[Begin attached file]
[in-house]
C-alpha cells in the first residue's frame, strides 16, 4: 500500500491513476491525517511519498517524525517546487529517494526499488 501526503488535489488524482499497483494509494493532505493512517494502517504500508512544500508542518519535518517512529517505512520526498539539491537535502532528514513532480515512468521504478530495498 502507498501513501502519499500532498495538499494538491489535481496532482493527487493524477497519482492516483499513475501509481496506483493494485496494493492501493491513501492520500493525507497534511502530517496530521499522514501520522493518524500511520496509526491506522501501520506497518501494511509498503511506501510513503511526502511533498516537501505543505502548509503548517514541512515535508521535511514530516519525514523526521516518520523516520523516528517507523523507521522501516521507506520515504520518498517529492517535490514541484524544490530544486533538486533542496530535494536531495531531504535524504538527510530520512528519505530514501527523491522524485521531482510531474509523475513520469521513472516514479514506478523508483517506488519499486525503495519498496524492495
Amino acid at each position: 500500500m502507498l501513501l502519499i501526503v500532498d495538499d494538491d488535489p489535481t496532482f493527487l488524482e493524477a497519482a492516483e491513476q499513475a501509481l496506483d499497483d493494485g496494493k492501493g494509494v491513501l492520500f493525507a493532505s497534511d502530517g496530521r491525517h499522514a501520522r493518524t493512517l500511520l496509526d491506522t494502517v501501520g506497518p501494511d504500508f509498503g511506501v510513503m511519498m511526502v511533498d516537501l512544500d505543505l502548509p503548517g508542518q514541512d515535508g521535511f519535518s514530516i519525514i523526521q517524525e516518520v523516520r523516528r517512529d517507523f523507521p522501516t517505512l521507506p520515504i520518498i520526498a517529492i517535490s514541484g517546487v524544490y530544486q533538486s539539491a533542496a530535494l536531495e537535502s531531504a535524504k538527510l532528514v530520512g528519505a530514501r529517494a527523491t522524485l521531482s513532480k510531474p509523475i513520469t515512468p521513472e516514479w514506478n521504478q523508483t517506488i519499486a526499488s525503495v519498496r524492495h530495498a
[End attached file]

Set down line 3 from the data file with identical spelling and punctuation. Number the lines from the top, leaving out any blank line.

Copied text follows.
Amino acid at each position: 500500500m502507498l501513501l502519499i501526503v500532498d495538499d494538491d488535489p489535481t496532482f493527487l488524482e493524477a497519482a492516483e491513476q499513475a501509481l496506483d499497483d493494485g496494493k492501493g494509494v491513501l492520500f493525507a493532505s497534511d502530517g496530521r491525517h499522514a501520522r493518524t493512517l500511520l496509526d491506522t494502517v501501520g506497518p501494511d504500508f509498503g511506501v510513503m511519498m511526502v511533498d516537501l512544500d505543505l502548509p503548517g508542518q514541512d515535508g521535511f519535518s514530516i519525514i523526521q517524525e516518520v523516520r523516528r517512529d517507523f523507521p522501516t517505512l521507506p520515504i520518498i520526498a517529492i517535490s514541484g517546487v524544490y530544486q533538486s539539491a533542496a530535494l536531495e537535502s531531504a535524504k538527510l532528514v530520512g528519505a530514501r529517494a527523491t522524485l521531482s513532480k510531474p509523475i513520469t515512468p521513472e516514479w514506478n521504478q523508483t517506488i519499486a526499488s525503495v519498496r524492495h530495498a